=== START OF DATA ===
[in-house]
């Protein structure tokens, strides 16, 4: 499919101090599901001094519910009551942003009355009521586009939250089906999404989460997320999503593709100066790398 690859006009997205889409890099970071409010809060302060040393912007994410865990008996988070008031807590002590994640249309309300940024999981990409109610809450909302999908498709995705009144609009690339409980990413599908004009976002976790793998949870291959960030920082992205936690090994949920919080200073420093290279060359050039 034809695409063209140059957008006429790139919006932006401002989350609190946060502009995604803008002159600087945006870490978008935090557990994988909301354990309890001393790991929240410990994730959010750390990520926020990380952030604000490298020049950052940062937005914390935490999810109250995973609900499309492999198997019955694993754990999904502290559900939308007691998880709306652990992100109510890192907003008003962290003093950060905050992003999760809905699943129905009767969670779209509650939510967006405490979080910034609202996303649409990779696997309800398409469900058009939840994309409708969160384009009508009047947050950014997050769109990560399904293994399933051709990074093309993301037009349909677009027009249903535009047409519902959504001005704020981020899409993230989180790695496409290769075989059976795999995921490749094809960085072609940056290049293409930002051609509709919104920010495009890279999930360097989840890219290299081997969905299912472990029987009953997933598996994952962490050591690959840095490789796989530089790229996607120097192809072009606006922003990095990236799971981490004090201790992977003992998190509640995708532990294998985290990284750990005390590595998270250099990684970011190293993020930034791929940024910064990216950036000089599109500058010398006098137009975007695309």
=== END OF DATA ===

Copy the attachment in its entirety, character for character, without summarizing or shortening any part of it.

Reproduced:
[in-house]
């Protein structure tokens, strides 16, 4: 499919101090599901001094519910009551942003009355009521586009939250089906999404989460997320999503593709100066790398 690859006009997205889409890099970071409010809060302060040393912007994410865990008996988070008031807590002590994640249309309300940024999981990409109610809450909302999908498709995705009144609009690339409980990413599908004009976002976790793998949870291959960030920082992205936690090994949920919080200073420093290279060359050039 034809695409063209140059957008006429790139919006932006401002989350609190946060502009995604803008002159600087945006870490978008935090557990994988909301354990309890001393790991929240410990994730959010750390990520926020990380952030604000490298020049950052940062937005914390935490999810109250995973609900499309492999198997019955694993754990999904502290559900939308007691998880709306652990992100109510890192907003008003962290003093950060905050992003999760809905699943129905009767969670779209509650939510967006405490979080910034609202996303649409990779696997309800398409469900058009939840994309409708969160384009009508009047947050950014997050769109990560399904293994399933051709990074093309993301037009349909677009027009249903535009047409519902959504001005704020981020899409993230989180790695496409290769075989059976795999995921490749094809960085072609940056290049293409930002051609509709919104920010495009890279999930360097989840890219290299081997969905299912472990029987009953997933598996994952962490050591690959840095490789796989530089790229996607120097192809072009606006922003990095990236799971981490004090201790992977003992998190509640995708532990294998985290990284750990005390590595998270250099990684970011190293993020930034791929940024910064990216950036000089599109500058010398006098137009975007695309």